For further information, please visit the Wake-Up project’s web site.
WAKE-UP – The work leading to these results has received funding from the European Union Seventh Framework Programme (FP7/2007-2013) under grant agreement n° 278276.
Please see or download WAKE-UP update in English language or in languages from the following countries:
The Burden of Stroke in Europe research shows shocking disparities between and within countries along the entire stroke care pathway, with post-stroke support being neglected by all countries.
Brussels, May 11th 2017: Stroke Alliance for Europe is launching today a long-awaited, comprehensive overview of stroke care pathway across Europe. In front of dozens of members of EU Parliament, Jon Barrick, the President of SAFE and Valeria Caso, the President of European Stroke Organisation, jointly presented key findings from the research performed by King’s College London simultaneously in 35 European countries.
The event was co-hosted by four Members of the European Parliament, Elena Gentile (S&D), Marian Harkin (ALDE), Aldo Patriciello (EPP) and Helga Stevens (ECR).
-Even though the death rates from stroke in Europe have been falling over the last 20 years, stroke is a humanitarian catastrophe happening as we speak because more people are surviving stroke and more are being left with disabilities. The overall burden of stroke will rise dramatically in the next 20 years due to an ageing population. Decision-makers in Europe need to find better ways of fighting stroke and making life easier for stroke survivors and their families- said Barrick.
The projections in the Burden of Stroke report indicate that between 2015 and 2035, overall there will be a 34% increase in total number of stroke events in the European Union from 613,148 in 2015 to 819,771 in 2035.
European-wide comparisons of stroke and standardized stroke care are vital to help each country prevent stroke and provide better care and support for everyone affected by stroke.
SAFE is calling for each EU country to have national level collection and audit of stroke data. This supports the monitoring of resources and performance of systems along the whole pathway, which in turn will allow each country to learn from each other and speed up their improvement process. Many millions of people travel around Europe from country to country and it is frightening to think that they may receive excellent care in one country but in another they may die or suffer catastrophic long term disablement due to poor stroke care provision.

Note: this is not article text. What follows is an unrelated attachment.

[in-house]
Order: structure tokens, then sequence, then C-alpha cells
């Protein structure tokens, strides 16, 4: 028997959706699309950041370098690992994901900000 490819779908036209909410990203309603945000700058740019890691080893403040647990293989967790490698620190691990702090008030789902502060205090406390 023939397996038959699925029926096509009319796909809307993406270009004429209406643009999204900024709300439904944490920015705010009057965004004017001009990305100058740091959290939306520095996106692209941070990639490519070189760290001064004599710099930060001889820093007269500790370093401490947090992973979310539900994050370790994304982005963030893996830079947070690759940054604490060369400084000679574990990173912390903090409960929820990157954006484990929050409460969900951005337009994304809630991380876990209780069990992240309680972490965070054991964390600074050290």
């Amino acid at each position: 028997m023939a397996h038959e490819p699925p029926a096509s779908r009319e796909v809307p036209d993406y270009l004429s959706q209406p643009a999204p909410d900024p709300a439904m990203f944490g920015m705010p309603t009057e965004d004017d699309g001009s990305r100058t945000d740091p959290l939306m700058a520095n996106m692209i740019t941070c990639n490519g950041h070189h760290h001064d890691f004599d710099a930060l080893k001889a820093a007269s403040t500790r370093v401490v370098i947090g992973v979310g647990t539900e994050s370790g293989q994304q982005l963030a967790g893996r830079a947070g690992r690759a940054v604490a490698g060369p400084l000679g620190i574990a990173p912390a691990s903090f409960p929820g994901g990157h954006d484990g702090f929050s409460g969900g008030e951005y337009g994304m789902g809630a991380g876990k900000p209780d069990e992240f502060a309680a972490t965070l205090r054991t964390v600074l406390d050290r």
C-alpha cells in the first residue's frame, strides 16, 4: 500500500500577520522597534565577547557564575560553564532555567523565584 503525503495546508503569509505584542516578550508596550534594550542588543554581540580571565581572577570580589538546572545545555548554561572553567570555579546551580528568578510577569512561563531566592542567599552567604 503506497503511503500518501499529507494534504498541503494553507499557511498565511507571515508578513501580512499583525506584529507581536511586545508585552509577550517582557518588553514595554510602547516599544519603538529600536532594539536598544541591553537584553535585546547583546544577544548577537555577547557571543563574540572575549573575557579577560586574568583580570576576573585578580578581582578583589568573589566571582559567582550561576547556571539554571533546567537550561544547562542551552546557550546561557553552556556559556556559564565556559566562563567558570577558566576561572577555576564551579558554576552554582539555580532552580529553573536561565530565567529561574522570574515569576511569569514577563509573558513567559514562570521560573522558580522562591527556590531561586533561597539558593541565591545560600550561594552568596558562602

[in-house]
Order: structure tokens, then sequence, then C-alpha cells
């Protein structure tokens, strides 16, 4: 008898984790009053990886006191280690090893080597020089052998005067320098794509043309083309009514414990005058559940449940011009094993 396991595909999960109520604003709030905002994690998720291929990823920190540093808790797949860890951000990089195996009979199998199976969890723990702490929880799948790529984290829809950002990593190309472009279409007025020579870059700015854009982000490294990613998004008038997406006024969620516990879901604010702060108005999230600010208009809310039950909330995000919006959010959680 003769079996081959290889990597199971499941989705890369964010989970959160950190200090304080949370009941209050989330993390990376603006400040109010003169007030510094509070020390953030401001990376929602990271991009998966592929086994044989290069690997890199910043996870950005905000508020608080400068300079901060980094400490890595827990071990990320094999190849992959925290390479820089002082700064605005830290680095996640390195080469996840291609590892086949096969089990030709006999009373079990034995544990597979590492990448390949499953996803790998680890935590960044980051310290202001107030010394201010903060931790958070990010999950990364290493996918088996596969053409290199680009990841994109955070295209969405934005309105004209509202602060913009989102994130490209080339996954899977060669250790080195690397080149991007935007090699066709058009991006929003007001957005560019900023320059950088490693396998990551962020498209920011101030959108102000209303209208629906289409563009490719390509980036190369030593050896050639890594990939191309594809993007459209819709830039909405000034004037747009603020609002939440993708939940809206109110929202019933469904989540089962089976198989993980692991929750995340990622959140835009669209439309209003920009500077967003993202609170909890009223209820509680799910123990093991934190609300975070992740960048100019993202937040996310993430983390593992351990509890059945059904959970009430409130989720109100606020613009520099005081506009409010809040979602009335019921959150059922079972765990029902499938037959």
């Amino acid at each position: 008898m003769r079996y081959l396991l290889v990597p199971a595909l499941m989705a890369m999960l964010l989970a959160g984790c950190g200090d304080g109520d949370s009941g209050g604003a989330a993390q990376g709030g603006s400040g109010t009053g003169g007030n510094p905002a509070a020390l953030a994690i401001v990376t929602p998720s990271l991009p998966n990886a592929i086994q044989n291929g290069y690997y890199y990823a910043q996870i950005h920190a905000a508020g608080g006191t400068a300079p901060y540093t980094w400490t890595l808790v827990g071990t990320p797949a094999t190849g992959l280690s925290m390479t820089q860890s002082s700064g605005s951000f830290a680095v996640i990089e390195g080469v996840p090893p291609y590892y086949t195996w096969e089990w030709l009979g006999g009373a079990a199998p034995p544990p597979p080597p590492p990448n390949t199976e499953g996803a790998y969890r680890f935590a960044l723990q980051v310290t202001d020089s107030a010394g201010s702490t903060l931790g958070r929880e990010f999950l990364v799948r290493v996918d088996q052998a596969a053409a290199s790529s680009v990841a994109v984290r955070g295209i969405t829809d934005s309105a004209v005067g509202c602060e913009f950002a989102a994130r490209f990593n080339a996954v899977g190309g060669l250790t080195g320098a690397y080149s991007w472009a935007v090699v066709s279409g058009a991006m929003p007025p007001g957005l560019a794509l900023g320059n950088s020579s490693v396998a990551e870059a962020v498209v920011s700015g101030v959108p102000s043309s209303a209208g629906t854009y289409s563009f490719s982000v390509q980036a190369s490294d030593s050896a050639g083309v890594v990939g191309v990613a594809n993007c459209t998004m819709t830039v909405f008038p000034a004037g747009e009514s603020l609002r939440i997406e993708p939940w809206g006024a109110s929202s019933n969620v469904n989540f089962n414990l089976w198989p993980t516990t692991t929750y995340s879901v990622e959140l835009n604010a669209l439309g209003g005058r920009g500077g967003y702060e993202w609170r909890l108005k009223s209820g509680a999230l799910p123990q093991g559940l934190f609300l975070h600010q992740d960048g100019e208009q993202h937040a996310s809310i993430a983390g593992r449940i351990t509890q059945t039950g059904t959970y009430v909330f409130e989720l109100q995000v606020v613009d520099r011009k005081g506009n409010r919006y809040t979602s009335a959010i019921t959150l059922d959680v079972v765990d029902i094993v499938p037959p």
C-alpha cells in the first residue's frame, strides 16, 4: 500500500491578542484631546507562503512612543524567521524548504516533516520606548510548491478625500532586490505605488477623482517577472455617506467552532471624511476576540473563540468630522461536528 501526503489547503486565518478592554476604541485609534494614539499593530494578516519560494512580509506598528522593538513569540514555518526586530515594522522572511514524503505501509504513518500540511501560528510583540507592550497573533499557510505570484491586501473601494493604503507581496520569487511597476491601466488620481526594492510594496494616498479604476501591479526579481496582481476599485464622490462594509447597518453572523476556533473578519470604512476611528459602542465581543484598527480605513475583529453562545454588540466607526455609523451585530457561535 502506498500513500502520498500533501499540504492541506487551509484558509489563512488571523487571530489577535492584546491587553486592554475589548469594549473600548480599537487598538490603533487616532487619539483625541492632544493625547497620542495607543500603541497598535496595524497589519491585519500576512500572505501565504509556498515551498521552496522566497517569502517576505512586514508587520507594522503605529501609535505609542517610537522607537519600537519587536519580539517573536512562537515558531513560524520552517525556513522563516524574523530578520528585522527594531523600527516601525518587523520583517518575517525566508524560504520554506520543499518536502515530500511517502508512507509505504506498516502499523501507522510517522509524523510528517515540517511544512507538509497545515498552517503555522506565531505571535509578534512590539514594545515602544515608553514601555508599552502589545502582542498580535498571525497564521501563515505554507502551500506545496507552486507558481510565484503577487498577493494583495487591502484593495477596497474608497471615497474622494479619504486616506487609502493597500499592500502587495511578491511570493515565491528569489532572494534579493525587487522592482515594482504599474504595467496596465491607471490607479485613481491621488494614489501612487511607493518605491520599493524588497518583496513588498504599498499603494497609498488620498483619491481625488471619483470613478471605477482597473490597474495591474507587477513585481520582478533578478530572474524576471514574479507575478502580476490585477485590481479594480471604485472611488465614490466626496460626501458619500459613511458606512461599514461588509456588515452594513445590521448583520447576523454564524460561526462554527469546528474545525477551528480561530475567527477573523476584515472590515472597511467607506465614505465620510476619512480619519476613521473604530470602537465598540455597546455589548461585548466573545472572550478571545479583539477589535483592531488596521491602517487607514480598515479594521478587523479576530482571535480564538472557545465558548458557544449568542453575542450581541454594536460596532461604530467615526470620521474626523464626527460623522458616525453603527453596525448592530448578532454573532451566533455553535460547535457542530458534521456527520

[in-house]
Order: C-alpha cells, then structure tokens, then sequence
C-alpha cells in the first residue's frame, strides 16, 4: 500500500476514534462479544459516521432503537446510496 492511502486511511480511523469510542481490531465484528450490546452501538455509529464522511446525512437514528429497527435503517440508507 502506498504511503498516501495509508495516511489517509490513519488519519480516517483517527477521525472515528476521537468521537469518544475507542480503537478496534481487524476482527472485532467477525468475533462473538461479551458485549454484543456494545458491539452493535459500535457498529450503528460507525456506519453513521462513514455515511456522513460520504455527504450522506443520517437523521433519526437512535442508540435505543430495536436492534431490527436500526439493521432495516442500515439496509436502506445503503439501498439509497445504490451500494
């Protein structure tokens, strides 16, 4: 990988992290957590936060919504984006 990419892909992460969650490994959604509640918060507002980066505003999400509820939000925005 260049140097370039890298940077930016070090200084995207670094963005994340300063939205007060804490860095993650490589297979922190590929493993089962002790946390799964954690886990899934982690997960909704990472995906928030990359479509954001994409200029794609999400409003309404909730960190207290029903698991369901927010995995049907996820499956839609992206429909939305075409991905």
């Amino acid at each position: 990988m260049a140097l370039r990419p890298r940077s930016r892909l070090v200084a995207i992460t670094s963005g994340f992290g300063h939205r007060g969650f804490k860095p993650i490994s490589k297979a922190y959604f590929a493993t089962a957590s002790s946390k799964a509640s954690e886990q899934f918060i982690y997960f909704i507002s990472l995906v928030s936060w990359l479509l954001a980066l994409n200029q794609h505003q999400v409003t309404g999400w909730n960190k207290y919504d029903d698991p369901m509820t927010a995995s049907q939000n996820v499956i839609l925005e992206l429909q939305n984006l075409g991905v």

-The total cost of stroke in the EU of an estimated 45 billion euros in 2015 is set to rise, including both healthcare and non-healthcare costs. Projections show that the number of people living with stroke as a chronic condition will rise from 3,718,785 in 2015 to 4,631,050 in 2035, representing an increase of 25% or almost one million people across Europe. This is a huge wave coming our way and we better start to prepare for it- emphasized Barrick, adding that a joint action plan on stroke in Europe is a necessity so that the expected 34% increase in numbers of new stroke cases from 2017 until 2035 does not overwhelm national healthcare systems and those families touched by stroke.
SAFE believes that the best way to fight stroke is for every EU member state to have a national stroke strategy actively supported and sponsored by the Government, that covers the whole stroke pathway, from awareness, prevention, diagnosis, treatment, transfer of care, specialist rehabilitation and reassessment, to long-term care and support, social integration and participation in community life and end-of-life care. Representatives from the wide range of professionals who support people with stroke, people who have had a stroke, carers and voluntary associations should all be involved in creating such strategies.
For more information about the Burden of Stroke Report, please visit
Sponsors of the Burden of Stroke Report: